One of the best things that I got at pastry school is the recipe book. Most intensive pastry schools give out a book or booklet of some type that contains the simple recipes that are used as building blocks in pastry. Recipes like crème anglaise, baguette, buttercreams, and just so much more. I’ve used almost all of them either in school or since but there are still a few that have slipped by and I have yet to make them. Sandkuchen is one of those recipes.
It sat in the cake section with frangipane, tortes, and sponges galore. I always skipped over it not knowing exactly what it was. I don’t know why it’s included in the book, but for some reason it is so I needed to know more. When you translate Sandkuchen it literally means “sand cake”, and that’s kind of exactly what it is. Sandkuchen is a classic German Pound Cake. Similar in flavor to what you’d expect a pound cake but the texture is where things get interesting. It has the basics of a pound cake, almost all the main blocks (flour, sugar, butter, eggs) are around the same weight. The bit that’s different though is half the dry in cornstarch rather than a wheat flour. This takes a lot of the gluten structure and replaces it with starch granules. The resulting texture is exactly what the name is, a sandy cake.
I’m not saying you’ll get a mouth full of sand. It’s not a mouth full of sand. The texture just crumbles a little more. It falls into these fine pieces that do have a slightly sandy texture but it also melts a little and is quite delicious. Traditionally the cake has a slight lemon flavor and since I had some candied lemon peels left over from pannetonne making, I wanted to use those up and mix them in. I also wanted to play a bit with the flavor and basil goes really well with lemon so I added some ground basil to bring a bit more herbiness to the cake and elevate the flavor profile.
Basil is already a huge building block in a lot of my cooking and I’m sure many others use it a lot too. It has a lot of benefits from blood health with circulation and blood pressure, and even can help with the gums to makes sure your teeth are healthy and aid bad breath. Since it doesn’t have a prominent savory flavor I knew it would be a great flavor to add to the lemon and include in this pound cake.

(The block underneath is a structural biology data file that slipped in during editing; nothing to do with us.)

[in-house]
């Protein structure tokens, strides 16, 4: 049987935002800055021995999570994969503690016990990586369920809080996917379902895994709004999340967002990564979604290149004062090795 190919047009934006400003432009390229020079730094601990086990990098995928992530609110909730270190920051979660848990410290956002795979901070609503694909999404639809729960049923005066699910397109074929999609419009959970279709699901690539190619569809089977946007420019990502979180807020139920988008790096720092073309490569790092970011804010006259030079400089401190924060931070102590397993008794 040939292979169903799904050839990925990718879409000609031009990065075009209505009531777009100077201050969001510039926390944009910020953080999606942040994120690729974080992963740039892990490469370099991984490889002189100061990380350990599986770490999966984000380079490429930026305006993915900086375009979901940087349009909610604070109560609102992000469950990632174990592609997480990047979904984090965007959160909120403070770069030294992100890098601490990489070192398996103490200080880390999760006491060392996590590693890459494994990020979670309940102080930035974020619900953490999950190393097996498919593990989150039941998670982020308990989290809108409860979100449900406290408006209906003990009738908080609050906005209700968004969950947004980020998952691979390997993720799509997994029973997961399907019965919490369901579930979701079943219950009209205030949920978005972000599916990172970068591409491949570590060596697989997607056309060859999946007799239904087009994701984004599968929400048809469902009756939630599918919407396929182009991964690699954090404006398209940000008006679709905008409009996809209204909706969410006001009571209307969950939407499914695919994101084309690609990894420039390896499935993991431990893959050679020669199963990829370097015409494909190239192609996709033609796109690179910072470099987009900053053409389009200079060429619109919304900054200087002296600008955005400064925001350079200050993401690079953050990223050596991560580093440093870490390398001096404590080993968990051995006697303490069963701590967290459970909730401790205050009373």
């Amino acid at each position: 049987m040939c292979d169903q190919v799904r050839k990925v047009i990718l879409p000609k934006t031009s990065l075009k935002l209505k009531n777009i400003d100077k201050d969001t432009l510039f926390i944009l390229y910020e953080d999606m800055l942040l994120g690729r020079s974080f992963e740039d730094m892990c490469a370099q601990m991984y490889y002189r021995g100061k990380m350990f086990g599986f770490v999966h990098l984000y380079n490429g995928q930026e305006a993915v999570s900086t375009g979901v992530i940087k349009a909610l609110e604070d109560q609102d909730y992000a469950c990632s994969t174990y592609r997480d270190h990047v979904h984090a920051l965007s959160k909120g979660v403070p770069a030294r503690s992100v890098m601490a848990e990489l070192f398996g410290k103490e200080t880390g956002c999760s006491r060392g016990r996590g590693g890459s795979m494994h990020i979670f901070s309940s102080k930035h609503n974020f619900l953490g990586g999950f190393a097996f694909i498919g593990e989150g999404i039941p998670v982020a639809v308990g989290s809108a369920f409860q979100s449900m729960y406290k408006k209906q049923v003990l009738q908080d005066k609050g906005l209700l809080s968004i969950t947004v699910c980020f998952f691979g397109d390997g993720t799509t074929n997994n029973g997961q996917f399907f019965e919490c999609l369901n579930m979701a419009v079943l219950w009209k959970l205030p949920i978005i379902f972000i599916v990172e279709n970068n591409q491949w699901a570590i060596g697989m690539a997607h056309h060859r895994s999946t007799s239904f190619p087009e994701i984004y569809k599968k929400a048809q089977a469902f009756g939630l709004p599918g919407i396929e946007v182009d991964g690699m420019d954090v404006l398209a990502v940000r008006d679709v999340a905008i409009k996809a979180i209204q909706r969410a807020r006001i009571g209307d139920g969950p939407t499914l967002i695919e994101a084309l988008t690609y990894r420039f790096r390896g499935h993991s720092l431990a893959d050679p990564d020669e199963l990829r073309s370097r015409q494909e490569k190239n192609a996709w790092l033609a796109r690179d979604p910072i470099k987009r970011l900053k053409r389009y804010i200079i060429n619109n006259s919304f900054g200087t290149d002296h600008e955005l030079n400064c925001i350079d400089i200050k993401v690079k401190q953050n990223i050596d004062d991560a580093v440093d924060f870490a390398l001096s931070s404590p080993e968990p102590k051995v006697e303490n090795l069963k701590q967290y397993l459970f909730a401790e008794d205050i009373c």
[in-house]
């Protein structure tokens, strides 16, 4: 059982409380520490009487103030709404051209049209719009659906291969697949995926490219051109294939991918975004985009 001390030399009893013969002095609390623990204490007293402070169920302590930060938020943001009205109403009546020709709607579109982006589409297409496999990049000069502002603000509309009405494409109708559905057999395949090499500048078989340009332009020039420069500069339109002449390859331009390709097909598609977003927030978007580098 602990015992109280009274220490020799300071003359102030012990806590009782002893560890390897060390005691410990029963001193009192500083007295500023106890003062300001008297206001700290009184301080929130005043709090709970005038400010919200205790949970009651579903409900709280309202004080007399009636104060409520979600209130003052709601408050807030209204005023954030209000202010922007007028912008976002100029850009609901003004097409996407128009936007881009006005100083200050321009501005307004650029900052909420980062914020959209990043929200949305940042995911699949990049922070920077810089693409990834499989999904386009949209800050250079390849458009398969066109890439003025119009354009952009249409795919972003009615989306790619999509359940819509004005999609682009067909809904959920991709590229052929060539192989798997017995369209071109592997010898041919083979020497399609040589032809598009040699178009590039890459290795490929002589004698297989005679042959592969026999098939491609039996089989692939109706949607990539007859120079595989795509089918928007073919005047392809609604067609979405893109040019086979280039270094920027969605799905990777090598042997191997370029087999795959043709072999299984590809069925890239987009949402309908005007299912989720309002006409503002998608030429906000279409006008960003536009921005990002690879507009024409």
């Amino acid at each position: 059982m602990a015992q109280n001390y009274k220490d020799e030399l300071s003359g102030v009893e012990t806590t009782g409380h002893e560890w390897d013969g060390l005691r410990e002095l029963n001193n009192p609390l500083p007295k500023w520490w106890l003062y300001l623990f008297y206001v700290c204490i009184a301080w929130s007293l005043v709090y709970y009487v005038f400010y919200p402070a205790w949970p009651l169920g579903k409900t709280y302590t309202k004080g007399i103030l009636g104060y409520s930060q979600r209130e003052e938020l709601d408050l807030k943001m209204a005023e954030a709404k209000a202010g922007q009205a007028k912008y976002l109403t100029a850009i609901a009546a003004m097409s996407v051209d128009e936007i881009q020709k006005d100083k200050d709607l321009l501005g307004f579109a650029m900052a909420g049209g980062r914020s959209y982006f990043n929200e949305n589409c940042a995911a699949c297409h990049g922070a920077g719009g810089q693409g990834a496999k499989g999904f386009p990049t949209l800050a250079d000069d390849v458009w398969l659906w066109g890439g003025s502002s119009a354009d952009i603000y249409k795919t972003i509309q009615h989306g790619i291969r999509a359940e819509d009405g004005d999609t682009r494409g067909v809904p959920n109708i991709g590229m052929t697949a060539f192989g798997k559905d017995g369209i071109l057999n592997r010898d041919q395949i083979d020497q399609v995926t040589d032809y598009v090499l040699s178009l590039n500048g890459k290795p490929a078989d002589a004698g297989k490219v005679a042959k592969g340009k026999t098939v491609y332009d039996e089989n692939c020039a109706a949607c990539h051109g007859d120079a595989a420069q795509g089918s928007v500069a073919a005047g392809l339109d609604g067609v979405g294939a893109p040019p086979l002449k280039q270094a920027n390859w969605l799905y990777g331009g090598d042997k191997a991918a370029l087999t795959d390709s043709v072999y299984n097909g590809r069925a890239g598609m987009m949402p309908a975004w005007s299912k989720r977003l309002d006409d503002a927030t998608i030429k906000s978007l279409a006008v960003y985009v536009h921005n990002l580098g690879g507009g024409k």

Lemon Basil Sandkuchen
375g Unsalted Butter, soft
372g Granulated Sugar
1 tsp Dried Basil
7 ea. Eggs
1 tsp Vanilla
1 tsp Lemon Extract
225g All Purpose Flour
1 ½ tsp Baking Powder
55g Candied Lemon Peels, chopped
Cream the butter, sugar, and basil until light and fluffy.
Add the eggs in thirds, scraping and fully mixing before each addition. Mix until light and fluffy.
Mix the cornstarch, flour, and baking powder in a separate bowl.
Add the salt and extracts to the egg mixture and mix.
Fold in the dry ingredients by hand, followed by the chopped lemon peel.
Spread into a greased bundt pan.
Bake at 350F for about 50-60 minutes.
This cake can certainly be done in cake pans but I wanted to attempt this bundt pan again… I thought since it’s pound cake and would be denser it should work better right? I was so wrong.
I made sure to grease the pan like hell, I let the cake cool for about 20 minutes before attempting to remove. I did everything in my power to make it come out as clean as I could. For the most part it was a nice look, but there was still a little that stuck behind and was ripped off. It’s not perfect but I still love it even unperfect.
The rest of making the cake was smooth sailing. It was an easy mix it up and bake pound cake. The texture was pleasing, not typical cake but the “sandy” texture was a fun play compared to traditional cake. I really enjoyed it a lot. I also froze some slices (figuring out the right amount for the pan made a lot) and this gave me a chance to see shelf life and how to make it last. The first time I took a slice out it was a warm day and I was working in the garden, wanted a little snack and grabbed a slice since my freezer is in the garage. Even without thawing it was so good. A little firm from the cold but super refreshing on a hot day. It reminded me a bit of a slice of Sara Lee pound cake from the store. Nice and firm but a slight give to bite into and enjoy.
The lemon peels dispersed throughout were a great texture change in the cake, plus a nice burst of lemon. The basil is a gorgeous undertone in flavor and doesn’t stand in the spotlight but you know it’s there. This was one of the first times I used basil in a sweeter aspect and I am in love with it. Lemon and basil are a great combination and refreshing. They will have to make an appearance again in more baked goods, especially in the summer.
If you attempt this cake at home and don’t want the basil feel free to take it out, but I highly advise to try it once and see for yourself. It’s not a strong flavor and really compliments the lemon. Likewise, no one should be afraid of the “sandy” texture this cake brings. It’s honestly really enjoyable and if I had to pic between a standard pound cake and this I’d probably go with sandkuchen. It’s different and unique, the way it crumbles and melts a little when you chew it is pleasant and would be great on a summer afternoon or at a barbeque with some summer fruit. Let me know below if you attempt this recipe at home and share how much you like it or not!